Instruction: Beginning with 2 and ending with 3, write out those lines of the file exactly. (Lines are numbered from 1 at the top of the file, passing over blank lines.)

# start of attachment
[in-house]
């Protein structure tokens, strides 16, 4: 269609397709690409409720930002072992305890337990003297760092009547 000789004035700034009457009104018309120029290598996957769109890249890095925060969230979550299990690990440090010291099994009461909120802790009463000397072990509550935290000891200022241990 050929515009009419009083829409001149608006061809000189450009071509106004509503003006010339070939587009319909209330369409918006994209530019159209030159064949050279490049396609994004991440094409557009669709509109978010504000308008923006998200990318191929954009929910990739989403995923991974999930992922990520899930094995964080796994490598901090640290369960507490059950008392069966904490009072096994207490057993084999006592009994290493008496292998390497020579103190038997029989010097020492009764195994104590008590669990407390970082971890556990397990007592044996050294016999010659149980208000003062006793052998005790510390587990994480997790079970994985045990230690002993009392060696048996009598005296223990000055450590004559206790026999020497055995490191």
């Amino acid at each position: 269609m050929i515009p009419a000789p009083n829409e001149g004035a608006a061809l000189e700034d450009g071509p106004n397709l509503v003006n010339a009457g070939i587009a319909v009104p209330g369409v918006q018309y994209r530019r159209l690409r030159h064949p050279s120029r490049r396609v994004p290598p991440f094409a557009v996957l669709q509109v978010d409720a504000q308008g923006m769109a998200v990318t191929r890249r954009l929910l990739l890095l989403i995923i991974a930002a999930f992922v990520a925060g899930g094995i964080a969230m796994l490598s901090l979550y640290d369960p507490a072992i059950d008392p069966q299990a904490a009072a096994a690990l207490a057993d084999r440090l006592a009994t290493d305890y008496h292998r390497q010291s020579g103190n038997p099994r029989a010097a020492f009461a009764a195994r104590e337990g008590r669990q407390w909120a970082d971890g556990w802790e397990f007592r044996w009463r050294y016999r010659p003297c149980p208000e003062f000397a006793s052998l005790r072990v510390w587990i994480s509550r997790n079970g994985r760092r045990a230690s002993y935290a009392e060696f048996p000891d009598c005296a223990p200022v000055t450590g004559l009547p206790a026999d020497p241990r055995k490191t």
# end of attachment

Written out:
């Protein structure tokens, strides 16, 4: 269609397709690409409720930002072992305890337990003297760092009547 000789004035700034009457009104018309120029290598996957769109890249890095925060969230979550299990690990440090010291099994009461909120802790009463000397072990509550935290000891200022241990 050929515009009419009083829409001149608006061809000189450009071509106004509503003006010339070939587009319909209330369409918006994209530019159209030159064949050279490049396609994004991440094409557009669709509109978010504000308008923006998200990318191929954009929910990739989403995923991974999930992922990520899930094995964080796994490598901090640290369960507490059950008392069966904490009072096994207490057993084999006592009994290493008496292998390497020579103190038997029989010097020492009764195994104590008590669990407390970082971890556990397990007592044996050294016999010659149980208000003062006793052998005790510390587990994480997790079970994985045990230690002993009392060696048996009598005296223990000055450590004559206790026999020497055995490191």
């Amino acid at each position: 269609m050929i515009p009419a000789p009083n829409e001149g004035a608006a061809l000189e700034d450009g071509p106004n397709l509503v003006n010339a009457g070939i587009a319909v009104p209330g369409v918006q018309y994209r530019r159209l690409r030159h064949p050279s120029r490049r396609v994004p290598p991440f094409a557009v996957l669709q509109v978010d409720a504000q308008g923006m769109a998200v990318t191929r890249r954009l929910l990739l890095l989403i995923i991974a930002a999930f992922v990520a925060g899930g094995i964080a969230m796994l490598s901090l979550y640290d369960p507490a072992i059950d008392p069966q299990a904490a009072a096994a690990l207490a057993d084999r440090l006592a009994t290493d305890y008496h292998r390497q010291s020579g103190n038997p099994r029989a010097a020492f009461a009764a195994r104590e337990g008590r669990q407390w909120a970082d971890g556990w802790e397990f007592r044996w009463r050294y016999r010659p003297c149980p208000e003062f000397a006793s052998l005790r072990v510390w587990i994480s509550r997790n079970g994985r760092r045990a230690s002993y935290a009392e060696f048996p000891d009598c005296a223990p200022v000055t450590g004559l009547p206790a026999d020497p241990r055995k490191t």